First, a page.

Critics have called electric scooters a nuisance and safety risk; New York bans them. Still they grow, with promises of green urban transport and backing from companies like Uber.
Now a North Carolina State University study is throwing cold water on shared scooters’ green credentials. E-scooters generate more greenhouse gases per mile than a diesel bus with high ridership, more than electric mopeds and cycles, and other personal transportation, researchers say.
“Claims of environmental benefits from their use should be met with skepticism,” the study concluded. Longer scooter lives, greener manufacturing and improved scooter collection and distribution are needed.
Short lifespans are a major issue with scooters — they last less than a month, according to an analysis of Bird scooters by Quartz. They are abused, destroyed and carry lots of overweight Americans, the study said. If companies extended longevity to two years, they would decrease emissions per mile by 30%. “Companies can extend the life of their scooters by investing in more durable scooters and increasing efforts to reduce vandalism and theft,” Johnson wrote.
Another issue with e-scooters is that, according to the study, almost half of riders surveyed said they would have walked or used pedal bikes and generated zero emissions, if the scooters weren’t available. And another 7% would have skipped the trip altogether.
Only a third of e-scooter riders surveyed said they would have driven or used a ride service if the scooters weren’t available. That’s not enough to tip the scales for e-scooters, even though their carbon emissions are less than half those of a car with 26 mile-per-gallon efficiency.
E-scooters only become the clear environmental winner when they are displacing car rides close to 100% of the time, Johnson said.
In a statement, scooter company Lime said “the study is largely based on assumptions and incomplete data that produces high variability in the results.” The company wasn’t backing off claims of environmental benefits: “Micromobility will reduce pollution and mitigate climate change through clean and efficient modes of transportation.” Bird, of Santa Monica, California, has issued similar statements.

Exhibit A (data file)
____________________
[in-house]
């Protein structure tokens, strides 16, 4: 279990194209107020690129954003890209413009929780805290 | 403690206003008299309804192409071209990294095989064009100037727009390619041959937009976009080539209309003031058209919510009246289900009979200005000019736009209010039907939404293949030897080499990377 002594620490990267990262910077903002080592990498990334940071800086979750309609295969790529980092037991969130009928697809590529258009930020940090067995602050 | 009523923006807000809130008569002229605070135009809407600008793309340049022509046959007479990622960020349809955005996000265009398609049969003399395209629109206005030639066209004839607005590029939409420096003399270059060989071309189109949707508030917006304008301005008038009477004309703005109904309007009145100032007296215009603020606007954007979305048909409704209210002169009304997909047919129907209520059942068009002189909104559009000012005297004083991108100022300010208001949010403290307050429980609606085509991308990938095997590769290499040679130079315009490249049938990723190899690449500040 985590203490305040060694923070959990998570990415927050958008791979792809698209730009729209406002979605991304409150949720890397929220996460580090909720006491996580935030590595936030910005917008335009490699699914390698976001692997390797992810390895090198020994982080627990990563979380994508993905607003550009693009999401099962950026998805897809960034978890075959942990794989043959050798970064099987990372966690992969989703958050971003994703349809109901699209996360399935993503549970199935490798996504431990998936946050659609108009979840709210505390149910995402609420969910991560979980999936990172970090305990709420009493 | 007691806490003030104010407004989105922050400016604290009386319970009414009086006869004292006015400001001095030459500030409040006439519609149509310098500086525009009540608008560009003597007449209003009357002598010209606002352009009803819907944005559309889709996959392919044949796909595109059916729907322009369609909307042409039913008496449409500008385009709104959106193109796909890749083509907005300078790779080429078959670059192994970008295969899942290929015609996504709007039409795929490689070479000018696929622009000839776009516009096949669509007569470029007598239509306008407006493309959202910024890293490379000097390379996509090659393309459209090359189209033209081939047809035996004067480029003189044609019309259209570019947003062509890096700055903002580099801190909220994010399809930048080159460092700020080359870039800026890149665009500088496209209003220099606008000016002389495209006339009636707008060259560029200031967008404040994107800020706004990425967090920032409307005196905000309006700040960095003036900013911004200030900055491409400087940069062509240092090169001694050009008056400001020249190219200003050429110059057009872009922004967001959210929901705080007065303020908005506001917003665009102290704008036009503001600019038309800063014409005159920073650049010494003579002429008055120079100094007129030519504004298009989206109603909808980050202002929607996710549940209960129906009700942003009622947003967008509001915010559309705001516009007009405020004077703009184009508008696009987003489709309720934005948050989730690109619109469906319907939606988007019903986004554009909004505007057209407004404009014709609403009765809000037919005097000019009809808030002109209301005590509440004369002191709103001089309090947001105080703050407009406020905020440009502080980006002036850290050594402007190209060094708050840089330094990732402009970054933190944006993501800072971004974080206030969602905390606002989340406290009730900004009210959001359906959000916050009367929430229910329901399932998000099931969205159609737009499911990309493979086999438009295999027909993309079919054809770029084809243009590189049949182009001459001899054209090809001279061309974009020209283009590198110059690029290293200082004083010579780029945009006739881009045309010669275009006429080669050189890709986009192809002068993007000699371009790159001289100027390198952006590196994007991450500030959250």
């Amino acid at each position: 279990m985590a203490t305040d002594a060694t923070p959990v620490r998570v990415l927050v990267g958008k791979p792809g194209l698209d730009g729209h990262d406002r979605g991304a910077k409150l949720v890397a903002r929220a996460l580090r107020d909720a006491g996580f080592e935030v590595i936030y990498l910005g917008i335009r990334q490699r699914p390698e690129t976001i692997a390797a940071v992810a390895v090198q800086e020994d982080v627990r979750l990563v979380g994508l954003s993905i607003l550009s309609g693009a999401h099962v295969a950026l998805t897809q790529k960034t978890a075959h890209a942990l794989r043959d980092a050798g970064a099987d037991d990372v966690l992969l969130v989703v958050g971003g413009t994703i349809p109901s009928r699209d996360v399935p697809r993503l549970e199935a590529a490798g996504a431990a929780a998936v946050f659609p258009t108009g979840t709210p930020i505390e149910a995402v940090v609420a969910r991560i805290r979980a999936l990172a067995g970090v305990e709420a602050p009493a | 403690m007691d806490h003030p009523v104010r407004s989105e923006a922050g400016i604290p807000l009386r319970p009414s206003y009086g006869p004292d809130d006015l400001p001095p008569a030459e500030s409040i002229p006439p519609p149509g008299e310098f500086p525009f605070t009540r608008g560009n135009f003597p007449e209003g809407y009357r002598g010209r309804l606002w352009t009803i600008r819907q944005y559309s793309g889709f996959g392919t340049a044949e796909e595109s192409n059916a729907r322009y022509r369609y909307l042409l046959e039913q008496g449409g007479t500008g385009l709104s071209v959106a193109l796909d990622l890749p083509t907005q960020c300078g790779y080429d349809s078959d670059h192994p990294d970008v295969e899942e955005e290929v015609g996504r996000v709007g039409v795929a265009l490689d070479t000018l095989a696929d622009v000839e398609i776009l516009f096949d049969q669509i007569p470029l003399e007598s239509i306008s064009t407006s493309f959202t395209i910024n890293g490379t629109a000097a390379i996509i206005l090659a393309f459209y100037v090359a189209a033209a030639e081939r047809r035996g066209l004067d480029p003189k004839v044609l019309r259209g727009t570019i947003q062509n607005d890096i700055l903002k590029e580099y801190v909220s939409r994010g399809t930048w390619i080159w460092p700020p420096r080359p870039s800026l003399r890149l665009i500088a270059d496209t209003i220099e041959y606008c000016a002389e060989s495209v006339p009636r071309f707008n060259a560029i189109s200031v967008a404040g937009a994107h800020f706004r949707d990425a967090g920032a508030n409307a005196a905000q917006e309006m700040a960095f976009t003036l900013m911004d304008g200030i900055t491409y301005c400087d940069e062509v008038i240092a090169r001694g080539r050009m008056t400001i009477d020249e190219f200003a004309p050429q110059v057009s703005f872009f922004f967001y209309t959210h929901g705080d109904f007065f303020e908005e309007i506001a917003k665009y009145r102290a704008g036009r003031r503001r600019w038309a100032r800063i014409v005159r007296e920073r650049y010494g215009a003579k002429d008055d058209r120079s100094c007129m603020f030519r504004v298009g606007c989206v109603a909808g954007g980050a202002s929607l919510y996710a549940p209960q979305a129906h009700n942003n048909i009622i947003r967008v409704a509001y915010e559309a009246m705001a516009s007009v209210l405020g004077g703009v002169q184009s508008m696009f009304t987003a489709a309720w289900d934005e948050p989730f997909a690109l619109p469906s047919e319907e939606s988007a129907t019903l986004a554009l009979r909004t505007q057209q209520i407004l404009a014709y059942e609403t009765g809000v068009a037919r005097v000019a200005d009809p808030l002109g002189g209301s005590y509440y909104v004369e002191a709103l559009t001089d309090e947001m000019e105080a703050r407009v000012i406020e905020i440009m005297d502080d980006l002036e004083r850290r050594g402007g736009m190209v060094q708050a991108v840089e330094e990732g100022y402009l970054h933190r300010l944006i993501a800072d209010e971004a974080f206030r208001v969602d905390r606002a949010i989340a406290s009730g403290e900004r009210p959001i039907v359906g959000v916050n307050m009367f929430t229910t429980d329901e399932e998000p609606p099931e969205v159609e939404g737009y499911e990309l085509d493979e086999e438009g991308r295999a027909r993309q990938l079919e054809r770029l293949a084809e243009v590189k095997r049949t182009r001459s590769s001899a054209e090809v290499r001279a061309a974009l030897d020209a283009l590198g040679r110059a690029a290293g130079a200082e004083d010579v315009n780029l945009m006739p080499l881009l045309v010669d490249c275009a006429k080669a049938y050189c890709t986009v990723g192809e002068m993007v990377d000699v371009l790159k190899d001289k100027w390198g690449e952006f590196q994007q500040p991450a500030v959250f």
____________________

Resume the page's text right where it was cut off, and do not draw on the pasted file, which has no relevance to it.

The findings come as e-scooter programs proliferate in the U.S., where users took nearly 40 million rides last year, and beyond. Bird and Lime offer their services in a total of over 120 cities on five continents. They’ve raised more than $1.2 billion combined via multiple venture rounds with Lime most recently closing a $310 million funding in February. Lime announced that it would use the money for further expansion and to improve its technology.
Other headwinds face the industry. Last May, Lime’s hometown San Francisco banned e-scooter services after residents filed more than 1,900 complaints regarding nuisance and safety hazards. Washington D.C. suspended Skip’s permit after a battery fire, and the city is weighing legislation that would prohibit riding for six hours each night and require scooter companies to remove illegally parked devices.
Hanjiro Ambrose, a research fellow at the University of California Davis Institute of Transportation Studies, says he was not surprised by the North Carolina State study results. He says that emissions should be in the 50- to 100-gram-per-mile range to affect climate change. But he believes that scooters can play a role in a comprehensive, urban transit system and called for additional research. “We need to understand how systems can work together,” he said.
Ambrose, who described scooters as “tech-bros things,” also said that a decision to use a scooter instead of a car can have a rippling effect on transportation choices throughout the day. “You’re more likely to take another mode of transportation because you didn’t take your car,” Hanjiro told Karma. “You make a series of choices.”